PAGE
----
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Reflecting on My Life a Year After Life-Changing Surgery

I made it. I may not officially be cleared of all of my doctors’ appointments or know if my bones are completely back together yet (three months ago breaks were still visible), but I made it 365 days with a completely unexpected life change, and that in itself is something to be celebrated.

A year ago, on November 16, 2017, my mom and I loaded up my car at 3:30 in the morning to drive up to the hospital for a tibia and fibula derotation osteotomy where my doctor severed and rotated four of my leg bones, putting them back together with multiple rods and screws so my legs would resemble a “normal” straight alignment. What should have been an hour and a half surgery turned into three hours in pre-op, six-and-a-half hours in surgery, and eight hours in PACU just to find out I was tachycardic. I have at least 12 physical scars (and a few emotional ones as well) that my camera and pants have a great way of hiding at times. I will forever be proud to own both types of scars.

We had the understanding that I would be in the hospital for two days and recover a total of three months at home. At day 365, I can definitely attest to the idea that when I left home on November 16, 2017, I left everything I knew behind. On day eight of my hospital stay, my doctor realized the main way I lived my life independently was by crawling. I got in and out of the shower on my knees. I crawled to the bathroom and lifted myself on the toilet with my arms. I got dressed on the floor. I made my own meals by crawling to the kitchen. I got in bed on my knees. I did anything and everything independently for 20 years on my knees; that’s all I knew. So when my doctor told me I could no longer crawl in fear of reforming my bones in a bad way, and enrolled me in a month long rehab stay to learn about my new life, I thought my entire world came crashing down.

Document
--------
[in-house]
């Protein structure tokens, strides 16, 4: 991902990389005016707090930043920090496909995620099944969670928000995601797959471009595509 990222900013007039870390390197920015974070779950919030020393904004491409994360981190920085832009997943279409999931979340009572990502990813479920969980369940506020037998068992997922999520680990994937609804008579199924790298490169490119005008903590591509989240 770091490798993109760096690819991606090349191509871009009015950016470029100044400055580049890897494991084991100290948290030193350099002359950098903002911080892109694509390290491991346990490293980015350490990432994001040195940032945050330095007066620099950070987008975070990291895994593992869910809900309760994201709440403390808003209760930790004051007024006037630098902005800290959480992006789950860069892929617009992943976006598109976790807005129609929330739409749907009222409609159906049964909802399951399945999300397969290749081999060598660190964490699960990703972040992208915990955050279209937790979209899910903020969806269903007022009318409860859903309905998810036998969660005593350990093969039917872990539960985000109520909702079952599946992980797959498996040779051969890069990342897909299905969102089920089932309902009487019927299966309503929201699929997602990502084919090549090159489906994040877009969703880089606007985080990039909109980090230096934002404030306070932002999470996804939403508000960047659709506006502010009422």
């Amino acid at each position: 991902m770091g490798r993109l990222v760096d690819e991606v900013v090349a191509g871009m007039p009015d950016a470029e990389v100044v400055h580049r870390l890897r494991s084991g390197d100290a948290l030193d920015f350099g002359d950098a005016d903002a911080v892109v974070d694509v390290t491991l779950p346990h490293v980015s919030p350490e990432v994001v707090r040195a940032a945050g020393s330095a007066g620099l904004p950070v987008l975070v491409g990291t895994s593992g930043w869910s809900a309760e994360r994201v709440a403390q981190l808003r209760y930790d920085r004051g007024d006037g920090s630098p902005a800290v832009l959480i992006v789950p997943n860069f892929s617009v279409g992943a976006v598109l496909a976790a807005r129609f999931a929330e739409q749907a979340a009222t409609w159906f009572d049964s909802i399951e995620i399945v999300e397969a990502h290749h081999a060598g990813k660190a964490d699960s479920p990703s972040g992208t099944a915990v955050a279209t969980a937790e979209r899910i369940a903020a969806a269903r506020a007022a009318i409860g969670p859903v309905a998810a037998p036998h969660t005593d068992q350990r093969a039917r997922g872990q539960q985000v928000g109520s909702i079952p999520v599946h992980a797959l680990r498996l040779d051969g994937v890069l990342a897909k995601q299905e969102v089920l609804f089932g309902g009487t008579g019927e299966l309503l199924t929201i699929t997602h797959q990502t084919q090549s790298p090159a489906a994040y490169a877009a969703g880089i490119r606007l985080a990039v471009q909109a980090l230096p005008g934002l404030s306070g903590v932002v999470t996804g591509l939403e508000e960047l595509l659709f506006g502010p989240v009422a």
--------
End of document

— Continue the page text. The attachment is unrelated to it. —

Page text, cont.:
I was forced to drop courses at school halfway through a semester. I lost my scholarship for a period of time. I spent Thanksgiving in the hospital away from my brother, stepdad, puppies and Mom’s home cooked meals. I spent quite a few months with a smile put on by “strength” while hiding my anger, and crying at home improvement shows after I just finished saying everything was going to be fine. I was begging for my old life back because I could not yet understand how I was meant to be as successful at a life I knew nothing about.

It took five different physical therapists, a proud doctor, very caring friends and family, and a solid 10 months for me to realize a new start still allows for goals to be met, but harder work often leads to a more successful outcome. I have a while to go still, but a year definitely does a lot and the strength I found is remarkable. Happy life day to all of those who went through a life-changing situation. Your story is important and your future is bright.

Getty image by Amawasri.

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